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I noticed that some commands also come in with e- and f- versions, e.g. grep, egrep, fgrep and a few others.

Is there some pattern or a naming convention if a particular command should have e- or f-version?

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    What other commands have you seen with the same naming pattern?
    – Joseph R.
    Commented Aug 29, 2013 at 10:11
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    @JosephR. perhaps the OP is thinking of fsck and e2fsck? That's the only one I can think of that at least comes close.
    – terdon
    Commented Aug 29, 2013 at 11:14

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There is a clue about this in, e.g., man grep, which is also man fgrep and man egrep -- very often tools with minor variations like this will have one man page for all the variations, explaining them in relation to one another:

In addition, two variant programs egrep and fgrep are available. egrep is the same as grep -E. fgrep is the same as grep -F. Direct invocation as either egrep or fgrep is deprecated, but is provided to allow historical applications that rely on them to run unmodified.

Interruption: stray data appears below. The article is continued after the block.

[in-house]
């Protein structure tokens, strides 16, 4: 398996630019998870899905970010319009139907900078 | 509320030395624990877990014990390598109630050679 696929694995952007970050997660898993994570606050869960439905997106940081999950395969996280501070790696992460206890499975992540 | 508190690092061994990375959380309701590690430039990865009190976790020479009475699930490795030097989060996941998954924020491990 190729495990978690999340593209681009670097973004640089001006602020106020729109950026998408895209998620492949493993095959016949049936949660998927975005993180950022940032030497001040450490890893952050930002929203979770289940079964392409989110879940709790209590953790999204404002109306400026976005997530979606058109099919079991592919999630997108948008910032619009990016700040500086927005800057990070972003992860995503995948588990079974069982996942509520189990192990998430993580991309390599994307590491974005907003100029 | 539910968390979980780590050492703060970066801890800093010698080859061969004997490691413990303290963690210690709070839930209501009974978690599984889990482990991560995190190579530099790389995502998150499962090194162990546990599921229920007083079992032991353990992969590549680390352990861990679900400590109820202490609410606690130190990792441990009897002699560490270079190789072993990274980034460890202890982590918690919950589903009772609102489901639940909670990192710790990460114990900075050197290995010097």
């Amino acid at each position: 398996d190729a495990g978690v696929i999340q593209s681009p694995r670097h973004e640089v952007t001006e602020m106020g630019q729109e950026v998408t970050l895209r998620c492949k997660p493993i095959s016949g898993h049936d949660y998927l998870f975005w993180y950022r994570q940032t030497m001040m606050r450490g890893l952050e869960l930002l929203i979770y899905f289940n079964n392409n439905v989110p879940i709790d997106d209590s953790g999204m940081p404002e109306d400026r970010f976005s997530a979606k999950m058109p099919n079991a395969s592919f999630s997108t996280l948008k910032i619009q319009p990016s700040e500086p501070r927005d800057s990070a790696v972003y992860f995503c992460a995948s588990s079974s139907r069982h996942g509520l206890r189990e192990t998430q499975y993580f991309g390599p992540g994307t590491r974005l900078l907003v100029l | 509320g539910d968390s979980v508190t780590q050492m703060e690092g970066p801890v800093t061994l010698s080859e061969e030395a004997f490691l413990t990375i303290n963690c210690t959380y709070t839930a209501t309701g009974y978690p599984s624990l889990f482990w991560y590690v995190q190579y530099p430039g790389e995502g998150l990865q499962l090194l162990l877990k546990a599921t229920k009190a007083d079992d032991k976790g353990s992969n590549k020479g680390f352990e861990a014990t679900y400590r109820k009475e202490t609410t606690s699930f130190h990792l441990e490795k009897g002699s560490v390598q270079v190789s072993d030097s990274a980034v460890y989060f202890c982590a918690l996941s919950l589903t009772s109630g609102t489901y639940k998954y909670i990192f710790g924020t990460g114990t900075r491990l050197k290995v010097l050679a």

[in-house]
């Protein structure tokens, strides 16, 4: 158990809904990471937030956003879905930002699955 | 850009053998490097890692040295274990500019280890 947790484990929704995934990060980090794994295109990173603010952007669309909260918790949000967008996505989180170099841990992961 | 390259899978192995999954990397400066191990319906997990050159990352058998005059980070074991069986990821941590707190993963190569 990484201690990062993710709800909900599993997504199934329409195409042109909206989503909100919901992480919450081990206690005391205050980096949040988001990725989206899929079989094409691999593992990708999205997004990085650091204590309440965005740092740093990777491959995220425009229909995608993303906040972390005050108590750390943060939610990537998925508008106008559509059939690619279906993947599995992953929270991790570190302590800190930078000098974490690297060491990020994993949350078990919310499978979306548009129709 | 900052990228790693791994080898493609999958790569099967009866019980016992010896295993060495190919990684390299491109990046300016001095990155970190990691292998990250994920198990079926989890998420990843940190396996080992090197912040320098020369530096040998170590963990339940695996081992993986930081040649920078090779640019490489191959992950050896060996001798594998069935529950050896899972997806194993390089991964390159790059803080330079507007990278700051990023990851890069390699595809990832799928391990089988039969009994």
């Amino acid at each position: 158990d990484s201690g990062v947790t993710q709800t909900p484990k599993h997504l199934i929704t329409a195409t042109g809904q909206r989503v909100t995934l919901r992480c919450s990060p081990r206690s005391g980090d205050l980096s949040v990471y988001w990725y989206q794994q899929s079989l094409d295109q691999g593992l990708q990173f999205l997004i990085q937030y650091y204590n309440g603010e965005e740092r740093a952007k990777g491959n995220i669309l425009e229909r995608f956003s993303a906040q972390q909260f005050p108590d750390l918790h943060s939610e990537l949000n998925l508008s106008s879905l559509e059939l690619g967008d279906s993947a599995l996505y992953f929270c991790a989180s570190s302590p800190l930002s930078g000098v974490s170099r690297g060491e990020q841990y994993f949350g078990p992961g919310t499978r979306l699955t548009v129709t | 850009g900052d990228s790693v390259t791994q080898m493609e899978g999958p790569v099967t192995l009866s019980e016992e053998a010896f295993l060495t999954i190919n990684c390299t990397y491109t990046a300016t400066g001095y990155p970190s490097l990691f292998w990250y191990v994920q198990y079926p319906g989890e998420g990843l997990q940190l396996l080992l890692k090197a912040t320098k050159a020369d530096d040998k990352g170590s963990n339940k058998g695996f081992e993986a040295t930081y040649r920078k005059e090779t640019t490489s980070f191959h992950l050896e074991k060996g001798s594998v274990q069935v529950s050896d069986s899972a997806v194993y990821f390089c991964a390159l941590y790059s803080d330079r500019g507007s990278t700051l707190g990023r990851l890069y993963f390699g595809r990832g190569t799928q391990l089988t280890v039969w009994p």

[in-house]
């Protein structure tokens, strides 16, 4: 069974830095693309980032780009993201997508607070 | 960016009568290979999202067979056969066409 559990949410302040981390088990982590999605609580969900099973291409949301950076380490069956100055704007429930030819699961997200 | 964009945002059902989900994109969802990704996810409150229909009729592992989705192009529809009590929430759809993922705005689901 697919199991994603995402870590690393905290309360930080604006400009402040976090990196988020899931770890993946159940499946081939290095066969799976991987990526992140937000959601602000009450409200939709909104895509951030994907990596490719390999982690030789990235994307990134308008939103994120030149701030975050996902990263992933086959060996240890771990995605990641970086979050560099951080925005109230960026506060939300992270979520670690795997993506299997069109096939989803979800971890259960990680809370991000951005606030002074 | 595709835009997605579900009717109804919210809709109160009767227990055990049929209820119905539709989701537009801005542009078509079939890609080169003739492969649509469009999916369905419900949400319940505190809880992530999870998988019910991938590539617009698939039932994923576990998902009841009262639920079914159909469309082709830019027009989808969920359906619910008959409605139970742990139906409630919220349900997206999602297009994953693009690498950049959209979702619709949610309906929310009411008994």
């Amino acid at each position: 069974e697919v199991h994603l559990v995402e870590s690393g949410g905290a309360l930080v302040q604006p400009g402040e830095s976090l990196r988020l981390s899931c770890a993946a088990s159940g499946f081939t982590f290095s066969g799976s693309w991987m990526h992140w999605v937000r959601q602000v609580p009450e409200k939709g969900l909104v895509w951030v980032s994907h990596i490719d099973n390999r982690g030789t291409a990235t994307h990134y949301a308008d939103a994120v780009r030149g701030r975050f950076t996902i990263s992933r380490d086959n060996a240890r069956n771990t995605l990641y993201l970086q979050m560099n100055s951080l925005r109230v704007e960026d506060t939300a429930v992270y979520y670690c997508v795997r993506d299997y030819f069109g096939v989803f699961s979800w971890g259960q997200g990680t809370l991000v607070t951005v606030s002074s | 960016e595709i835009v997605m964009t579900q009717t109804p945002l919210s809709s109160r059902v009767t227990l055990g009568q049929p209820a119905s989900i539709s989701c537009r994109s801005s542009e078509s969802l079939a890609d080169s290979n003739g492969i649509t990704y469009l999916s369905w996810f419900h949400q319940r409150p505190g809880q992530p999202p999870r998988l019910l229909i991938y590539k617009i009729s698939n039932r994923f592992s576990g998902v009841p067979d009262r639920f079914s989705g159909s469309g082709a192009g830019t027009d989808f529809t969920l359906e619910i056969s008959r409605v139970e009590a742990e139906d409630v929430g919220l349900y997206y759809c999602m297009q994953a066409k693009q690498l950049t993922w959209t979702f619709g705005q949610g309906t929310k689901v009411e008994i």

Presumably, fgrep and egrep were once standardized names, but if you look further down the man page note that -E and -F are "specified by POSIX", implying this standardization changed tack, but (as stated above), backward compatibility is maintained.

On the topic of whether programs 'should' have variants - no, there is no standard. But there are a lot of programs that do so thanks to the light-weight nature of links (see ln - ignore symbolic links).

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